Having available checkboxes to block all website categories like “blogs” and “webmail” make me cringe, however. Sadly, many of our public school districts in Oklahoma DO (often through the filtering companies they utilize) block website categories like these. In a way, it is ridiculous to block an entire category of websites like “blogs.” That is like saying, “We’re not allowing any pencils to be used in our school, because sometimes students write inappropriate notes and we can’t stand for that possibility.” Certainly like any other tool, a blog can be used in a hurtful, destructive or inappropriate way. Blogs also can be used in wonderful and constructive ways as well, of course. Your reading and utilization of this blog post for your own continuing education is likely a case in point. Hopefully someday we’ll get beyond our current mindset (in some circles) that “all blogs should be blocked.” That is an ignorant perception which can significantly limit the potential for constructive learning on the part of others, IMHO.
Are there other reasonable, free solutions out there which are better than OpenDNS for home content filtering? I don’t think OpenDNS seems to have very good reporting features in terms of its statistics when it comes to blocked domain requests, but at this point that is not a real big deal for me. Still, it would be nice to have in the future. As I’ve written previously, common sense approaches to Internet Safety involve LOTS of regular dialog between family members about Internet use and activities. Technology can never be a substitute for conversations and good, open lines of communication. Technology can play reasonable roles in helping establish limits and boundaries, however, and that is an essential part of parenting.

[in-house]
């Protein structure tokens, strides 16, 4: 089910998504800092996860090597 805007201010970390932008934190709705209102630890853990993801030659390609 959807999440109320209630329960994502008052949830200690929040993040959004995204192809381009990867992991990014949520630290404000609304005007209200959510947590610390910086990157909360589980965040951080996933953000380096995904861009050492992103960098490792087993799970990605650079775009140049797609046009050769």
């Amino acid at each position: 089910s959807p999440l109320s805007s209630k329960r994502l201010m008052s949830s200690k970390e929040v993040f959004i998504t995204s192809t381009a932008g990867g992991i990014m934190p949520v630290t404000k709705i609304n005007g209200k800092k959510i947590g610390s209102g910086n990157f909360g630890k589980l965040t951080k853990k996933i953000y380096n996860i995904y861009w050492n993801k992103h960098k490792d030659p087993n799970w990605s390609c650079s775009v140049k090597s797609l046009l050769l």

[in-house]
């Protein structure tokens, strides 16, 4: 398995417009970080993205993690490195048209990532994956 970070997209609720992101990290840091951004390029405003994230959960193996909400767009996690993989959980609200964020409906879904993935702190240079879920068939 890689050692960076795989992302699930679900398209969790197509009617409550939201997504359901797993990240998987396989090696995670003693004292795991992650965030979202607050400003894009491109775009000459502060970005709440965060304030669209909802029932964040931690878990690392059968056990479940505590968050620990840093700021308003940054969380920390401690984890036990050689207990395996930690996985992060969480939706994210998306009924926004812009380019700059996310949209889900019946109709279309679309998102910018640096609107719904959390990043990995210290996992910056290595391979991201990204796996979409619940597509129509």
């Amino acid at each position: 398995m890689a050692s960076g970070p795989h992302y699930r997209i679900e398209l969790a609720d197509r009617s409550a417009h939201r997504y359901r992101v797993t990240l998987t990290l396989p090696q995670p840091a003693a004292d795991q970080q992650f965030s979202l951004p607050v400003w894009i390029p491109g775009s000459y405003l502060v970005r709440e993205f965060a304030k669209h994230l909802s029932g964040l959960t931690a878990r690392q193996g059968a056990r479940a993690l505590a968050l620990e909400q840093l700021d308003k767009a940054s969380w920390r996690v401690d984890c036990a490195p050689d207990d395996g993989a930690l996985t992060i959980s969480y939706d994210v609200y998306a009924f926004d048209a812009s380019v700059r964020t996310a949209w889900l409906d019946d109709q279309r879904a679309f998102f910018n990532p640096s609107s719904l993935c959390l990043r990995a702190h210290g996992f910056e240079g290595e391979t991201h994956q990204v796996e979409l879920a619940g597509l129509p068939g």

What are you doing in terms of content filtering at home?
opendns, dns, filter, internet, filtering, home, safety, communication, parent, parenting
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It should be noted that OpenDNS content filtering only works if you actually use their DNS servers. Individual network devices can use the DNS servers assigned by DHCP (which I’m assuming you’re using), or the ones they want, unless you silently redirect all DNS-style traffic to OpenDNS (which is, er, hard). So someone mischievous (or who, like me, doesn’t like some of the things that OpenDNS does, like not returning NXDOMAIN for domains that don’t exist) could easily set their DNS server to, say, 4.2.[redacted], a well-known, public DNS server operated by Verizon, rather helpfully.